The Department of State's Bureau of Consular Affairs, Directorate for Overseas Citizens Services, Office of Children's Issues provides assistance in cases of international parental child abduction.  For U.S. citizen parents whose children have been wrongfully removed to or retained in countries that are not U.S. partners under the Hague Abduction Convention, the Office of Children's Issues can provide information and resources about country-specific options for pursuing the return of or access to an abducted child.  The Office of Children's Issues may also coordinate with appropriate foreign and U.S. government authorities about the welfare of abducted U.S. citizen children.  Parents are strongly encouraged to contact the Department of State for assistance.

Contact information:

United States Department of State
Bureau of Consular Affairs
Office of Children's
CA/OCS/CI
SA-17, 9th Floor
Washington, DC 20522-1709
Telephone:  1-888-407-4747
Outside the United States or Canada: 1-202-501-4444
Website
Email: AskCI@state.gov

Parental child abduction is a crime in Syria.

Parents may wish to consult with an attorney in the United States and in Syria to learn more about how filing criminal charges may impact a custody case in the foreign court. Please see Possible Solutions - Pressing Criminal Charges for more information. 

 

 

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Visitation/Access

 

Legal systems and laws pertaining to custody, divorce, and parental abduction vary widely from country to country.  Parents are encouraged to consult with an attorney who specializes in family law in Syria and who can provide accurate legal guidance that is specific to their circumstances.

The Office of Children's Issues may be able to assist parents seeking access to children who have been wrongfully removed from or retained outside the United States.  Parents who are seeking access to children in Syria who were not wrongfully removed from or retained outside the United States should contact a U.S. Embassy or Consulate in a country neighboring Syria for information and possible assistance.  They should also e-mail the Office of Overseas Citizens's Services in Washington at SyriaEmergencyUSC@state.gov.  For additional information, see Embassy of the United States in Damascus, Syria.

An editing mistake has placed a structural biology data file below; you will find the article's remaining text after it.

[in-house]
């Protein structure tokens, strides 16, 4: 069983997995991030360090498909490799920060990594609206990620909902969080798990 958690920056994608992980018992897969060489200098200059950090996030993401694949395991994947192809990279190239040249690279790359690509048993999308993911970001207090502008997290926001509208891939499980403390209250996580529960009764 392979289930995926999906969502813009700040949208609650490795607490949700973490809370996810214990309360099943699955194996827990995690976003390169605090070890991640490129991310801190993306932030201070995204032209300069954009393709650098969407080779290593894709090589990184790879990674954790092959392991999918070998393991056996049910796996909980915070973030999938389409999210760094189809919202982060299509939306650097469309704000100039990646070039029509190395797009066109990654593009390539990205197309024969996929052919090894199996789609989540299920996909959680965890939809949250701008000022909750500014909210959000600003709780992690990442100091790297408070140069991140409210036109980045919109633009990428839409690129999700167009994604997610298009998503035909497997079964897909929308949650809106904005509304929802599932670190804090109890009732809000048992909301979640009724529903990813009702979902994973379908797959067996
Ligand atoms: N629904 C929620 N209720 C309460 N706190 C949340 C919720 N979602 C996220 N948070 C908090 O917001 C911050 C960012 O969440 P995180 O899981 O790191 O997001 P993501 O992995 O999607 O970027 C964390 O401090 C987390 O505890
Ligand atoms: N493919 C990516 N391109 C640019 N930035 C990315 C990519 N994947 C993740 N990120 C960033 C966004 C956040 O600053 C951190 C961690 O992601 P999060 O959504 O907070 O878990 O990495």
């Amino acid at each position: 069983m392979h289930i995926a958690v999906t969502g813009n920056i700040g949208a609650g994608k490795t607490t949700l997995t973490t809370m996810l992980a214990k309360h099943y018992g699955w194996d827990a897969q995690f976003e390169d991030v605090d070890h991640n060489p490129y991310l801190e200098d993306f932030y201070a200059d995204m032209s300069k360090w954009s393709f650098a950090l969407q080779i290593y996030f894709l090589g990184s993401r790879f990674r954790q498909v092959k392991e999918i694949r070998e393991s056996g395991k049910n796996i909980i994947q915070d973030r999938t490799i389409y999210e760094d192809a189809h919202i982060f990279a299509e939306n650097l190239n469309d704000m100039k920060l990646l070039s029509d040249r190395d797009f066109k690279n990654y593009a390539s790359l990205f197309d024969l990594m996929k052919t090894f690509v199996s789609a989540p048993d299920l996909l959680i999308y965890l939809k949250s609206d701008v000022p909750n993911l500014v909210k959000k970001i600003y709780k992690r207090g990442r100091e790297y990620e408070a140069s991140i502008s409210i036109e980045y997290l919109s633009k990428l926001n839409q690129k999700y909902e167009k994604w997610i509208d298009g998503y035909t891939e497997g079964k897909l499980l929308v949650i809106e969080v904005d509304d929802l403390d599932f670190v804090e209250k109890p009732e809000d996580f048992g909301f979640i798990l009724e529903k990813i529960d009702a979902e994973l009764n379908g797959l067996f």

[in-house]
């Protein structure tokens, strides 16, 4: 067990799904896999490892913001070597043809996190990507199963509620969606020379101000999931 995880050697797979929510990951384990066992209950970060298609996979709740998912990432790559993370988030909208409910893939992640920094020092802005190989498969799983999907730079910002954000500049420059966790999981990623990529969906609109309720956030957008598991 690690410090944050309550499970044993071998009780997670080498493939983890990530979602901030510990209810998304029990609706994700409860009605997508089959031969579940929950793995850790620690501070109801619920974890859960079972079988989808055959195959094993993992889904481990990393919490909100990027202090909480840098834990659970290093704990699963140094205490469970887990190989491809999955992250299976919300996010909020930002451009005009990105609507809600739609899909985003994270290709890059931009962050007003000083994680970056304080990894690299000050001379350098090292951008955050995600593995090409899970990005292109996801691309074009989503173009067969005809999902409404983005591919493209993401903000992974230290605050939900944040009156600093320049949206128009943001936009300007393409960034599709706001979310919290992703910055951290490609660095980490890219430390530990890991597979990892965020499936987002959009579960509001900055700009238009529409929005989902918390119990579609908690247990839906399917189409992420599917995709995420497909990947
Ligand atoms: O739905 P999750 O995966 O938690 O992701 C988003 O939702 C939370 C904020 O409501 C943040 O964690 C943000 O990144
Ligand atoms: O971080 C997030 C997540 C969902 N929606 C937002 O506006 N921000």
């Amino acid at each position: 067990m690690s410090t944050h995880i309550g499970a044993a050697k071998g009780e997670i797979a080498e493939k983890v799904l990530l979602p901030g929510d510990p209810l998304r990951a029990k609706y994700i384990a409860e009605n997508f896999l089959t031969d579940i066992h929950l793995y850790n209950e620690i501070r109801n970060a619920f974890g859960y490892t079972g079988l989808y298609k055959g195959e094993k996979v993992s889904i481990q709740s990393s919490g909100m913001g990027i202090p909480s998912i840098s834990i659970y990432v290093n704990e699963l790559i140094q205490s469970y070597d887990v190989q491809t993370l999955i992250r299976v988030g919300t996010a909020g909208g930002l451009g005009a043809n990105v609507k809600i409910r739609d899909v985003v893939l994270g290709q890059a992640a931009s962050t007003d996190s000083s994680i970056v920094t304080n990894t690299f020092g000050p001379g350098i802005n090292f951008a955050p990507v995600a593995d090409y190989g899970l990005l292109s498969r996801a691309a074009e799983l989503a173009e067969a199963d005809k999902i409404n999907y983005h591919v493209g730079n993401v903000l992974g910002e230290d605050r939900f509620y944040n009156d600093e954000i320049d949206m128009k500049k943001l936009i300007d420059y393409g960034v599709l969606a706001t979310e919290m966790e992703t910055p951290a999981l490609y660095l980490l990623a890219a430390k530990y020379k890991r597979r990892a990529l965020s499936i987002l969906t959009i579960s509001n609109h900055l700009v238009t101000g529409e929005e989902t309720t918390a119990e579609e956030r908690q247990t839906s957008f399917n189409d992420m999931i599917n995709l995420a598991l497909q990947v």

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Retaining an Attorney

Neither the Office of Children's Issues nor consular officials at U.S. Embassies or Consulates are authorized to provide legal advice.  

This list is provided as a courtesy service only and does not constitute an endorsement of any individual attorney. The Department of State assumes no responsibility or liability for the professional ability or reputation of, or the quality of services provided by, the following persons or firms. Professional credentials and areas of expertise are provided directly by the lawyers.

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Mediation

Sharia law courts and other religious courts provide mediation services in custody disputes. There are no non-religious, non-governmental organizations that offer mediation services.

Exercising Custody Rights

While travelling in a foreign country, you are subject to the laws of that country. It is important for parents to understand that, although a left-behind parent in the United States may have custody or visitation rights pursuant to a U.S. custody order, that order may not be valid and enforceable in the country in which the child is located.  For this reason, we strongly encourage you to speak to a local attorney if planning to remove a child from a foreign country without the consent of the other parent.  Attempts to remove your child to the United States may:

  • Endanger your child and others;
  • Prejudice any future judicial efforts; and
  • Could result in your arrest and imprisonment.

The U.S. government cannot interfere with another country’s court or law enforcement system.

To understand the legal effect of a U.S. order in a foreign country, a parent should consult with a local attorney in the country in which the child is located.  

For information about hiring an attorney abroad, see our section on Retaining a Foreign Attorney. 

Although we cannot recommend an attorney to you, most U.S. Embassies have lists of attorneys available online. Please visit the local U.S. Embassy or Consulate website for a full listing.